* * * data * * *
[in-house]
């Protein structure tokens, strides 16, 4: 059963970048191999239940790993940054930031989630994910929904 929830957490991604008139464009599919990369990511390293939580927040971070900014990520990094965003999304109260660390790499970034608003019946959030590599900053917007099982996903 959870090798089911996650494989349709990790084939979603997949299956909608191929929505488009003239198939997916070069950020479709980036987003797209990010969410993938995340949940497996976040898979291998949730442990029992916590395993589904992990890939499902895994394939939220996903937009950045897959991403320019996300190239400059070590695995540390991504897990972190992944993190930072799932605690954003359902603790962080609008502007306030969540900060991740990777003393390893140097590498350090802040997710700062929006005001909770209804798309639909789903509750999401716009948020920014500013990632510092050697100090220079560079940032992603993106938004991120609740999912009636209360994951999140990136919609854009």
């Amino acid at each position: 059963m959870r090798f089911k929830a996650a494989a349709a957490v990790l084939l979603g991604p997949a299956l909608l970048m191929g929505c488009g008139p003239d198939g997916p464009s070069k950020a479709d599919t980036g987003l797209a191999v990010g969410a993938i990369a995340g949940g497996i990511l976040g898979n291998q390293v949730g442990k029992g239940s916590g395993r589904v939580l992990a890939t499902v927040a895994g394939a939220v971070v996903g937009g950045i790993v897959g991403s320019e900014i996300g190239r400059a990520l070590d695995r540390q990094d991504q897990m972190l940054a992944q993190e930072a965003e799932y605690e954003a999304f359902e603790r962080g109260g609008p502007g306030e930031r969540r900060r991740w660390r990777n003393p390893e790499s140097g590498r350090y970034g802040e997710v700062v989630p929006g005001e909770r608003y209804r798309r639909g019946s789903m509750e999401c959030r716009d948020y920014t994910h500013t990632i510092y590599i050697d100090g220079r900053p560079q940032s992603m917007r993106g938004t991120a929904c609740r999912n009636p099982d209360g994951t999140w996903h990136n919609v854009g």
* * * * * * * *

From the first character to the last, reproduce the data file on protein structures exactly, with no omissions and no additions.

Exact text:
[in-house]
């Protein structure tokens, strides 16, 4: 059963970048191999239940790993940054930031989630994910929904 929830957490991604008139464009599919990369990511390293939580927040971070900014990520990094965003999304109260660390790499970034608003019946959030590599900053917007099982996903 959870090798089911996650494989349709990790084939979603997949299956909608191929929505488009003239198939997916070069950020479709980036987003797209990010969410993938995340949940497996976040898979291998949730442990029992916590395993589904992990890939499902895994394939939220996903937009950045897959991403320019996300190239400059070590695995540390991504897990972190992944993190930072799932605690954003359902603790962080609008502007306030969540900060991740990777003393390893140097590498350090802040997710700062929006005001909770209804798309639909789903509750999401716009948020920014500013990632510092050697100090220079560079940032992603993106938004991120609740999912009636209360994951999140990136919609854009």
């Amino acid at each position: 059963m959870r090798f089911k929830a996650a494989a349709a957490v990790l084939l979603g991604p997949a299956l909608l970048m191929g929505c488009g008139p003239d198939g997916p464009s070069k950020a479709d599919t980036g987003l797209a191999v990010g969410a993938i990369a995340g949940g497996i990511l976040g898979n291998q390293v949730g442990k029992g239940s916590g395993r589904v939580l992990a890939t499902v927040a895994g394939a939220v971070v996903g937009g950045i790993v897959g991403s320019e900014i996300g190239r400059a990520l070590d695995r540390q990094d991504q897990m972190l940054a992944q993190e930072a965003e799932y605690e954003a999304f359902e603790r962080g109260g609008p502007g306030e930031r969540r900060r991740w660390r990777n003393p390893e790499s140097g590498r350090y970034g802040e997710v700062v989630p929006g005001e909770r608003y209804r798309r639909g019946s789903m509750e999401c959030r716009d948020y920014t994910h500013t990632i510092y590599i050697d100090g220079r900053p560079q940032s992603m917007r993106g938004t991120a929904c609740r999912n009636p099982d209360g994951t999140w996903h990136n919609v854009g």